Some people can learn only through experience. All the factual presentations and logical arguments in the world do nothing for them. Disgraced former New York Police Commissioner Bernie Kerik is one of those people. But better to learn by experience than not at all.
The onetime hard-as-nails lawman now crusades to reform the U.S. justice system.
As a law-and-order tough guy who sat at the right hand of New York’s iron-fisted Mayor Rudy Giuliani, Kerik presided over a dramatic drop in New York’s crime rate, and like his patron, became a national media darling following his cool performance in the immediate aftermath of the 9/11 attacks in 2001.
But later in the decade, Kerik (pictured as he appears today) fell fast and hard as scandal after scandal unfolded in the New York press. His extramarital affair with publishing queen Judith Regan was prime fodder for tabloids, but his shady financial dealings are what landed him in prison for three years.
Kerik got out this past May a changed man. While in prison, he saw first-hand the upside-down insanity of the criminal justice system on which he’d built his life and previous reputation. Kerik is now on the media circuit, not in an attempt to rebuild his personal reputation, but as a born-again reformer who now sees the injustice in mandatory sentencing laws.
Despite his earlier position as the country’s best-known policeman, he now claims that before going to prison himself, he had no idea that nonviolent offenders could have their lives destroyed by the system for almost nothing.
In an appearance earlier this month on NBC’s Today Show, Kerik pulled a nickel from his pocket and told interviewer Matt Lauer, "I had no idea that for 5 grams of cocaine, which is what that nickel weighs, 5 grams, you could be sentenced to 10 years in prison," Kerik said.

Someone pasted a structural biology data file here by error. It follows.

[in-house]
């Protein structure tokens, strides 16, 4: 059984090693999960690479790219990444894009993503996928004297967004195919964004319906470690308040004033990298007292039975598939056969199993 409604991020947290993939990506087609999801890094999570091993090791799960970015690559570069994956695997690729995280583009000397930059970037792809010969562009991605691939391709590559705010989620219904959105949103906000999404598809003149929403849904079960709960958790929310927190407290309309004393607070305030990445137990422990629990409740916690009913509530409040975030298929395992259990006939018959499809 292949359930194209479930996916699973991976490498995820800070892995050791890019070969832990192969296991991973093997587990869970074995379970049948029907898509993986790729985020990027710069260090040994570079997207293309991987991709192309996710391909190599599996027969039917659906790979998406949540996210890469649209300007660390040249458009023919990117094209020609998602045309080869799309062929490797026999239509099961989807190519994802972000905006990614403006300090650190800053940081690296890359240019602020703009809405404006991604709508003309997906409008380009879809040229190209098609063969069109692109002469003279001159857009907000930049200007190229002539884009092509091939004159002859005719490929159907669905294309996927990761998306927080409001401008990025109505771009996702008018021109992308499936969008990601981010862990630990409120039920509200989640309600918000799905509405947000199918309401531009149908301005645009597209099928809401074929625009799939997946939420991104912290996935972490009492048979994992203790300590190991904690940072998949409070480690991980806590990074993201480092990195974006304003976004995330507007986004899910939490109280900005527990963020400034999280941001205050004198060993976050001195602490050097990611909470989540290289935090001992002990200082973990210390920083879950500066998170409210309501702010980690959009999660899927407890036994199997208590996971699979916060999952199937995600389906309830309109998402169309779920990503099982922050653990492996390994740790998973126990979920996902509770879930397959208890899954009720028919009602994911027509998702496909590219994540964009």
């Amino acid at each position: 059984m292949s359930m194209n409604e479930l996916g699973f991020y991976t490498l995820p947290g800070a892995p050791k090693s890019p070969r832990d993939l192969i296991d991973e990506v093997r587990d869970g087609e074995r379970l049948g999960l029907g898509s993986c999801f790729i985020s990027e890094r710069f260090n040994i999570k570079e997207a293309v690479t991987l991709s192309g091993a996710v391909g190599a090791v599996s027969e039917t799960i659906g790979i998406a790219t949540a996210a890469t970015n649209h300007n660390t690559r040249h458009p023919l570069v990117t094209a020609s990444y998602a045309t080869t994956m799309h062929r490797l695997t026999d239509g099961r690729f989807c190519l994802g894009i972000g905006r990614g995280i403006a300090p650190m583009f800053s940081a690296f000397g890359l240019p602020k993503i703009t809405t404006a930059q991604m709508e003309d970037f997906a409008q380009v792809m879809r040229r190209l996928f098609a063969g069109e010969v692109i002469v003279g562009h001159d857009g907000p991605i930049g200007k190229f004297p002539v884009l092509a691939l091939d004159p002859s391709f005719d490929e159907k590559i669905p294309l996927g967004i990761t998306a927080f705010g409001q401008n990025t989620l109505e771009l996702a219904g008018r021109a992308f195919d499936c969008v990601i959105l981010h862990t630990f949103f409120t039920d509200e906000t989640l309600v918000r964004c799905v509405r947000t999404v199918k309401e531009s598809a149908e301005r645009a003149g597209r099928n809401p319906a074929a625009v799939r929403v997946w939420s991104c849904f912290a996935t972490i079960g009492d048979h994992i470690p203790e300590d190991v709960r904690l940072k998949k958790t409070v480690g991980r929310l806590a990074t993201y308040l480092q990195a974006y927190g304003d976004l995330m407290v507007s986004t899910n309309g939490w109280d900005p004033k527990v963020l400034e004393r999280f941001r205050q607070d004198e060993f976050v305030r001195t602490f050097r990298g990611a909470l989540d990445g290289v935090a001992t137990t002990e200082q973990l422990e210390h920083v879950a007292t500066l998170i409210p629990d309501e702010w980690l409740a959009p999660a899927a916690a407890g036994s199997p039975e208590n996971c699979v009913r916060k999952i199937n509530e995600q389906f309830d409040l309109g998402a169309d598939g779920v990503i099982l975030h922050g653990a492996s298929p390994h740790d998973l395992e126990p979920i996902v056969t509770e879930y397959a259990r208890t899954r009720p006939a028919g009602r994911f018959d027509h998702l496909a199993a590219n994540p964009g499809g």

His facts were a bit off — the minimum at the time Kerik went to jail was five years, not 10 — but it was the principle that mattered.
“Anybody that thinks that you can take these young black men out of Baltimore and D.C., give them a ten-year sentence for five grams of cocaine, and then believe that they're going to return to society a better person ten years from now, when you give them no life improvement skills, when you give them no real rehabilitation?” he told Lauer. “That is not benefiting society.”
While some may dismiss Kerik’s new viewpoint as nothing but a flip-flop prompted by his own traumatic experience — sort of the reverse of the cliché, “a conservative is just a liberal who’s been mugged” — Jennifer Eaglin of New York University’s School of Law says that his message needs to be taken seriously, regardless of the messenger or how he arrived at it.
“With more than 2.2 million people incarcerated in the United States, and 25 percent of adults in this country with a criminal record, Kerik only learned of the systemic failures once he entered federal prison – a system that has grown by 800 percent since 1980,” Eaglin wrote, in an essay for the law school’s Brennan Center for Justice. “Kerik suggested that no one can understand the horror of this system without spending time behind bars. Perhaps that is too drastic. But we can learn from Kerik’s perspective. It should not take a stint in prison for someone to oppose mass incarceration.
Watch Kerik’s Today Show interview, below.